The pomp and circumstance of the morning assembly, all the marching around, the grand activities and decorations, just so the students can go back to their rooms to goof off. Fancy equipment and special activity rooms, that may or may not be operational, shown off to parents and VIPs for photo ops. All a show.

 

Then the classroom show. Make it fun, sure. Give silly examples with the vocab. Make some jokes. Occasionally turn a lesson into a game. But you can’t always. Not all lessons easily convert. The “game” portion of a game is often quite time consuming, and calling on each student to make their move or whatever means not all the material will be covered. Too much fun and students get wild and distracted, taking up more time. I try telling them we can’t always be playing games, as you’re not going to get that out in the real world, where sometimes you have to get down to work.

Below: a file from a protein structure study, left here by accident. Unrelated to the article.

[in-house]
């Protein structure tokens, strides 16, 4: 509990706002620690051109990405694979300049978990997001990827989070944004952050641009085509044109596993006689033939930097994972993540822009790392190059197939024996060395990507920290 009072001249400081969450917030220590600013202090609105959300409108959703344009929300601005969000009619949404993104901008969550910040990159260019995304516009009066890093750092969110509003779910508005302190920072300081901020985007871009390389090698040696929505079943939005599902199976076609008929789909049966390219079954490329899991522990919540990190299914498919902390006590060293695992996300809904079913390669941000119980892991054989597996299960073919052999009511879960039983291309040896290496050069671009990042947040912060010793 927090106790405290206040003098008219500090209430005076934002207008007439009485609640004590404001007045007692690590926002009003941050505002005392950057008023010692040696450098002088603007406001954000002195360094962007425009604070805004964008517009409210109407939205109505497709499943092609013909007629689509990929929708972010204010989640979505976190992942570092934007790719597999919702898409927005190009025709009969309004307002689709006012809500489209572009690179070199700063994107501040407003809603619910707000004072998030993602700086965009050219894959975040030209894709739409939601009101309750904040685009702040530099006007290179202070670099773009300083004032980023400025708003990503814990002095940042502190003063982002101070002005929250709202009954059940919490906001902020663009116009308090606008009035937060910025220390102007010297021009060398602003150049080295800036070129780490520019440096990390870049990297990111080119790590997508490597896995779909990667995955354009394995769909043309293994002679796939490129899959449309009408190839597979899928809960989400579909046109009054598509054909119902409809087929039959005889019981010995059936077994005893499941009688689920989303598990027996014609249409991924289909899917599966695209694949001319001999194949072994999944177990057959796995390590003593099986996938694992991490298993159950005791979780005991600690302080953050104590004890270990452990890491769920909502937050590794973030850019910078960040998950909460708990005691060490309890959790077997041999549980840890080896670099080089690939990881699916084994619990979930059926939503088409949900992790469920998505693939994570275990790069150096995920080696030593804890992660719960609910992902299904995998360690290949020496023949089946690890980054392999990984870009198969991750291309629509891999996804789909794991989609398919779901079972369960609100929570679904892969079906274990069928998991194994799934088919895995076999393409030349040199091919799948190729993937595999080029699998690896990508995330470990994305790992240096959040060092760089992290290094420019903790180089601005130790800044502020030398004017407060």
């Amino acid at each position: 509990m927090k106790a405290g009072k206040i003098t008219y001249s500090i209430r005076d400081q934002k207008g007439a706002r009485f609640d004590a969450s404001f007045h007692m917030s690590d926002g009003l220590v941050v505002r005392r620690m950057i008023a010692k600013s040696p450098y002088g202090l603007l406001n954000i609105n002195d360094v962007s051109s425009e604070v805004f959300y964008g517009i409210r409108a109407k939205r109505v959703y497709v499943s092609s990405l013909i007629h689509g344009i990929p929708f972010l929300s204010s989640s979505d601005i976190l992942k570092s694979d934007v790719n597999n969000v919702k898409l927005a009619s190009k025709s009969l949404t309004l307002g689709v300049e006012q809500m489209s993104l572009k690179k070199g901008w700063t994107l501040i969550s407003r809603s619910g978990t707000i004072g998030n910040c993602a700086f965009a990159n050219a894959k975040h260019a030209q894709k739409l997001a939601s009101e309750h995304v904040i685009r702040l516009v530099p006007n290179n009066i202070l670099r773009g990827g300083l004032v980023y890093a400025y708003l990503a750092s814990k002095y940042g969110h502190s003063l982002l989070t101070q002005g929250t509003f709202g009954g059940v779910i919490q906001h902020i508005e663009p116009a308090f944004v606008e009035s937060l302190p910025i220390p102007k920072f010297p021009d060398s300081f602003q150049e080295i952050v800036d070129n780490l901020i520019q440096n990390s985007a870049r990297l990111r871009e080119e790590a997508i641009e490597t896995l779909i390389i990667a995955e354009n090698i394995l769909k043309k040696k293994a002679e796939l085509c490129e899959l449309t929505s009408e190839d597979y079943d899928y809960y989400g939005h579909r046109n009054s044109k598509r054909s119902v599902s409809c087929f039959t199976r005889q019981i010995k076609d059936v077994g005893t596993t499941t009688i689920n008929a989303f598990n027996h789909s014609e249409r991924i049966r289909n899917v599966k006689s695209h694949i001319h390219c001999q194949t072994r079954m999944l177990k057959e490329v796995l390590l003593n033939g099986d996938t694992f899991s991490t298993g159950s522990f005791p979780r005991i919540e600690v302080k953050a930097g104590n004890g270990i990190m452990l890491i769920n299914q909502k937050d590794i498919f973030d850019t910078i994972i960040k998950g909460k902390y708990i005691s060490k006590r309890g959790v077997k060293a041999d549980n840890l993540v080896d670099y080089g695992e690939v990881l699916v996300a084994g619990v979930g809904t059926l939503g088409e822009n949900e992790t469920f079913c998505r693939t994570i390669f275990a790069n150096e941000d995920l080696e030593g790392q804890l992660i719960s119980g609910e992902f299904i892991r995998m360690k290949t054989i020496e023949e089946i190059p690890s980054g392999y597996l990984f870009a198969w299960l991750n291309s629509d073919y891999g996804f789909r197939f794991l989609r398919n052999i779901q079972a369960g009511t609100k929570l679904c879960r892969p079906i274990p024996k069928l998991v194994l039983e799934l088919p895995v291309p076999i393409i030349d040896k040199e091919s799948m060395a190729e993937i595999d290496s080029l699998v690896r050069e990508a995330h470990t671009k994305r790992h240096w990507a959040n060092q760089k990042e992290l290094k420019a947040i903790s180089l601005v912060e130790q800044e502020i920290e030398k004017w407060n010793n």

Some teachers workship Kahoot! Heh. Sure, that competitive game show environment resonates with many. But making an A, B, C, D selection within a time limit somehow fails to capture the nuances necessary to produce composition, or engage in conversation.

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On 2/11/2021 at 5:17 PM, up2you2 said:

The point that I was trying to make, is that teaching I believe is a form of communication.
Students will either switch on or switch off.

 

Why do you believe that foreigners should be entertainers whereas 
Thais not?

 

Teaching requires a balance and if you are acting like a clown to get a laugh out of the kids you will never be able to get them to become serious when you need to because the kids won't see you as a serious teacher.

 

Thais are not expected to be edutainers... why should we?

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An equal amount of time will he spent on babysitting, and another equal amount of time will be spent on accounting/paperwork.  Doing what's right is usually not the best way to last.